Those working in home decor and lifestyle-oriented goods, for example, didn’t select the top two categories at all. Instead, that group very specifically indicated a need for improvements to returns & exchanges and to product information & benefits with almost 90% of respondents working in this sector choosing one of those two areas for improvement.
Their needs differ from general retail needs because their circumstances are different: You can’t try a lamp on in store, you need to take it home to see if it works in the space. For sales associates, this translates into two things: They want to be able to give customers as much information as they can up front to increase the likelihood of a “right fit” and they need to be able to process returns faster and more easily to ensure a positive customer experience even when the item doesn’t fit the customer’s needs.
By contrast, automotive employees indicated no need for feature & benefit improvements or better return and exchange processes. This is no surprise: we all know there are reams and reams of information available about cars, their features, and the accessories that go with them and the likelihood of returns on such a major purchase are small. So for folks working in car sales, the purchasing process raises bigger concerns (40% said this area needed a digital upgrade) as does ensuring a customer’s order can be delivered in a timely manner (another 40% of respondents highlighted this area for improvement). Anyone who has tried to buy a car knows first-hand how confusing pricing rubrics and lease plans can be, and how long you can wait for customized features, so these too come as no surprise.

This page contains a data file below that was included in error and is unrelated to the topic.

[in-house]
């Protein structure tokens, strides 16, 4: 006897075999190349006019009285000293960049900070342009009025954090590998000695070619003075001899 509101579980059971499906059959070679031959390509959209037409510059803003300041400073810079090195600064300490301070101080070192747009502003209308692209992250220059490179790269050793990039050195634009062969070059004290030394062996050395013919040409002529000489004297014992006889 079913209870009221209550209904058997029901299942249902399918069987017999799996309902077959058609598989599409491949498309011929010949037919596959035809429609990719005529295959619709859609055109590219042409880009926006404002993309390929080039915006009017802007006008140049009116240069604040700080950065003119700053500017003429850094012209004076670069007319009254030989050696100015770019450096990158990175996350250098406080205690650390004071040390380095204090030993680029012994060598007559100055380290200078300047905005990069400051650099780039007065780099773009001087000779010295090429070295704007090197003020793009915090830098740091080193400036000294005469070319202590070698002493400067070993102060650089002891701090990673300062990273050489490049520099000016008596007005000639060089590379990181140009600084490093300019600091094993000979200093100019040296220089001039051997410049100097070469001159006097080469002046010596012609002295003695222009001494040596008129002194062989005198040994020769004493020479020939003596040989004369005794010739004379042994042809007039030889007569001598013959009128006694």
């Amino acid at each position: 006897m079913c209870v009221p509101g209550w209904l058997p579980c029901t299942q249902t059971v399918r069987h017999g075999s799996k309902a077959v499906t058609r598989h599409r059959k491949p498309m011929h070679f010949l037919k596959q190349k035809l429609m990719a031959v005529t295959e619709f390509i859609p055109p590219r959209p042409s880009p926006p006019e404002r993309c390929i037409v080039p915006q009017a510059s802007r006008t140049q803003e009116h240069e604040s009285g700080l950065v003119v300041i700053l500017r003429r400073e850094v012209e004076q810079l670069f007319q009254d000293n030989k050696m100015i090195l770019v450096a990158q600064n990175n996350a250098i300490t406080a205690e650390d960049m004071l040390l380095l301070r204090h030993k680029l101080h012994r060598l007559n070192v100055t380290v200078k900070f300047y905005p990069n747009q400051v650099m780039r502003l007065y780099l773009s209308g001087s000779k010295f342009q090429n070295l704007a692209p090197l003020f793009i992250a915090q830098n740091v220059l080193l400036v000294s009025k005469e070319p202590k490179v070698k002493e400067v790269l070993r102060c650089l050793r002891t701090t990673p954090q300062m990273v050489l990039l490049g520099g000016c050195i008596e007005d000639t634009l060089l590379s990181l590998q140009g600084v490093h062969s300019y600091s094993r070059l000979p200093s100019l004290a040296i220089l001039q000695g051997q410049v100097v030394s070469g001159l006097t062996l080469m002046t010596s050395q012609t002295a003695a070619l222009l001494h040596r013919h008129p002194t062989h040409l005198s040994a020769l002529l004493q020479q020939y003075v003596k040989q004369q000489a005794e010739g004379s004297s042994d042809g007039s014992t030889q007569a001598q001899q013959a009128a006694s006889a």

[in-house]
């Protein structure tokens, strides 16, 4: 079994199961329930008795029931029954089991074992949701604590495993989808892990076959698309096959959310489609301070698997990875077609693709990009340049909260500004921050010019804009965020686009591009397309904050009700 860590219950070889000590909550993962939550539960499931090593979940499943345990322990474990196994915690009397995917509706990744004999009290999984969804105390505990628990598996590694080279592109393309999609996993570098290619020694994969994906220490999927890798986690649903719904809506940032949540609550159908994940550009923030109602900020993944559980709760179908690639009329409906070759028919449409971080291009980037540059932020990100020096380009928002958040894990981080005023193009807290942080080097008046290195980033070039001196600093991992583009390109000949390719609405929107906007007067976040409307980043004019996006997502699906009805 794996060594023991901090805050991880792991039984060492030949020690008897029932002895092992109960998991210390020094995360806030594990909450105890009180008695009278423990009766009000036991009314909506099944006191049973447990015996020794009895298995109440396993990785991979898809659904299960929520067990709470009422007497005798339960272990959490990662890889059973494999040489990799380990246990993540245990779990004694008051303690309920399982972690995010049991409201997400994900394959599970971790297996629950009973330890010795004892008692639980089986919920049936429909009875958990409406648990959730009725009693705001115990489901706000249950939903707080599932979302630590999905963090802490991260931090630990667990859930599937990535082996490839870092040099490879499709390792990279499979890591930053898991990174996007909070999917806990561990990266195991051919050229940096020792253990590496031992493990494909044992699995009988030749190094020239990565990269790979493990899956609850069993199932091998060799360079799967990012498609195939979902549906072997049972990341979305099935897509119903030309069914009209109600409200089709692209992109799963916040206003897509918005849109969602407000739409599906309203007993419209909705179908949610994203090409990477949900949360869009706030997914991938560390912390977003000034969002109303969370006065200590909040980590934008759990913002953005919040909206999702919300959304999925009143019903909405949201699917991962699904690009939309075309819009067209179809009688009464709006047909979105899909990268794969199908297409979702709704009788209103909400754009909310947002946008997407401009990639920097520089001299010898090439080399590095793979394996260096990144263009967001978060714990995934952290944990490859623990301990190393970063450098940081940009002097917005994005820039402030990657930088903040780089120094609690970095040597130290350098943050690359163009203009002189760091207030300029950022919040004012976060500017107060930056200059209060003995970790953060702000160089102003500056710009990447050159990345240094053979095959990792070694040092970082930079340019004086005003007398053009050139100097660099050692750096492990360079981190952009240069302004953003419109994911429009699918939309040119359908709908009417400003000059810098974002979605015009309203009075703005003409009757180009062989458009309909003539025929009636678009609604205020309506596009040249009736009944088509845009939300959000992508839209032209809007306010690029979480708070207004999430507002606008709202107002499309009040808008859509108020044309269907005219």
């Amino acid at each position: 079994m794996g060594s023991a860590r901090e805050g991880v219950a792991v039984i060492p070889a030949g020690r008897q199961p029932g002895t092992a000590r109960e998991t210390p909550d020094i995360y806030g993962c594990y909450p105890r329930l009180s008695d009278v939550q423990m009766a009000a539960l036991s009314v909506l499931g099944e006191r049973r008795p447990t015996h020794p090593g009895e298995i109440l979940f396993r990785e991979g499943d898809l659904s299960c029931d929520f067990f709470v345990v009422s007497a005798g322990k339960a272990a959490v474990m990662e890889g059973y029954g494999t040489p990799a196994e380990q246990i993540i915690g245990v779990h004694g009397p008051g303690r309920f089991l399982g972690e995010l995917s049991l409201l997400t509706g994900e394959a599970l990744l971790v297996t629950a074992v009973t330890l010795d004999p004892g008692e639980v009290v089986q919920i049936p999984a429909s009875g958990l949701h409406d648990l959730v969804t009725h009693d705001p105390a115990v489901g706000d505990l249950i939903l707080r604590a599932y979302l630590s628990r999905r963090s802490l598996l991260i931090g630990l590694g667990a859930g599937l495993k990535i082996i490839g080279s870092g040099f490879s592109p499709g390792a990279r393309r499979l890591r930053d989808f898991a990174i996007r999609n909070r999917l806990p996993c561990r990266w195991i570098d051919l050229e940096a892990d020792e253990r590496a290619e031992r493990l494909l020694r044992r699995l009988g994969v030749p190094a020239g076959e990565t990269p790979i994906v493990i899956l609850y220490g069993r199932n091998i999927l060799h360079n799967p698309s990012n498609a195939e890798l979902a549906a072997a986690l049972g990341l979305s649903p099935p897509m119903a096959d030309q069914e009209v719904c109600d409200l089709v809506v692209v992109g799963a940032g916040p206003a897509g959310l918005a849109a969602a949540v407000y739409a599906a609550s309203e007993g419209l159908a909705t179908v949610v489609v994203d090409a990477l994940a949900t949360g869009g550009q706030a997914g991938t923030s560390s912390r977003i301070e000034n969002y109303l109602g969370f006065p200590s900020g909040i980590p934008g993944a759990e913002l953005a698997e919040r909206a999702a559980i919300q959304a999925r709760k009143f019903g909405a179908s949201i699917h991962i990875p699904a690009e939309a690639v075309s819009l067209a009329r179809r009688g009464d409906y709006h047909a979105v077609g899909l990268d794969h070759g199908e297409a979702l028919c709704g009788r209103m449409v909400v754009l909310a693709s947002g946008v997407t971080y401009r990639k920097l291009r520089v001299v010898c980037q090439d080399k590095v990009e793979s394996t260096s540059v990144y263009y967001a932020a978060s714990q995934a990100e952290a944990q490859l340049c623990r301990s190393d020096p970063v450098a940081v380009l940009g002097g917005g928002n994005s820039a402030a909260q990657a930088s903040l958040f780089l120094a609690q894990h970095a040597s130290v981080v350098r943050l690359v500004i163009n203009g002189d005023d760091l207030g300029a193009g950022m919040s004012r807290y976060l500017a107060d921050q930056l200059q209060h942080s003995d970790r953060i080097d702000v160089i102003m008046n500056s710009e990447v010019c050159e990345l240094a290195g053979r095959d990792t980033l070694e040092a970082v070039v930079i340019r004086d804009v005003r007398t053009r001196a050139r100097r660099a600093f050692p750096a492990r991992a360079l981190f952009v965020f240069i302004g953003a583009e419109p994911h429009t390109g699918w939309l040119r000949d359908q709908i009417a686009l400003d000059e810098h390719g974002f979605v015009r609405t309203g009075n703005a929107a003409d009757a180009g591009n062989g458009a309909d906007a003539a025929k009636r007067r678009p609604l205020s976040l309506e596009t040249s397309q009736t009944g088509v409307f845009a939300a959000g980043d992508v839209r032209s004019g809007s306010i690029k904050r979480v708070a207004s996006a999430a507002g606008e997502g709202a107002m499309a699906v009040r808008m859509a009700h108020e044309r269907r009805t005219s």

It’s easy to understand how opaque pricing and unclear timelines for delivery are the biggest pain points in car sales, but those simply aren’t the primary issues faced in clothing or perishable goods or sports gear. So while larger, industry-wide trends can tell us things in broad strokes, it’s only when we dig down into the data that we’re able to see, sector-to-sector, what will really have an impact. And that’s a key factor in determining not only what can be built in retail settings, but what should be built.
The Age Factor
There’s another important factor when it comes to determining where retailers should invest their innovation dollars: Age.
During a recent project, we were researching the automotive buying experience. In particular, we were focused on the millennial vehicle buying experience and sure enough, some striking distinctions emerged.
An Autotrader report found that millennial vehicle buyers do 61 percent of their research and shopping online, stating “Millennials feel the Internet is four times more helpful during the shopping process than TV or newspapers.” In fact, a mere 2 percent of millennials did not report using search engines as part of their research process. Clearly (and we’d say unsurprisingly) millennials are researching online before making purchases.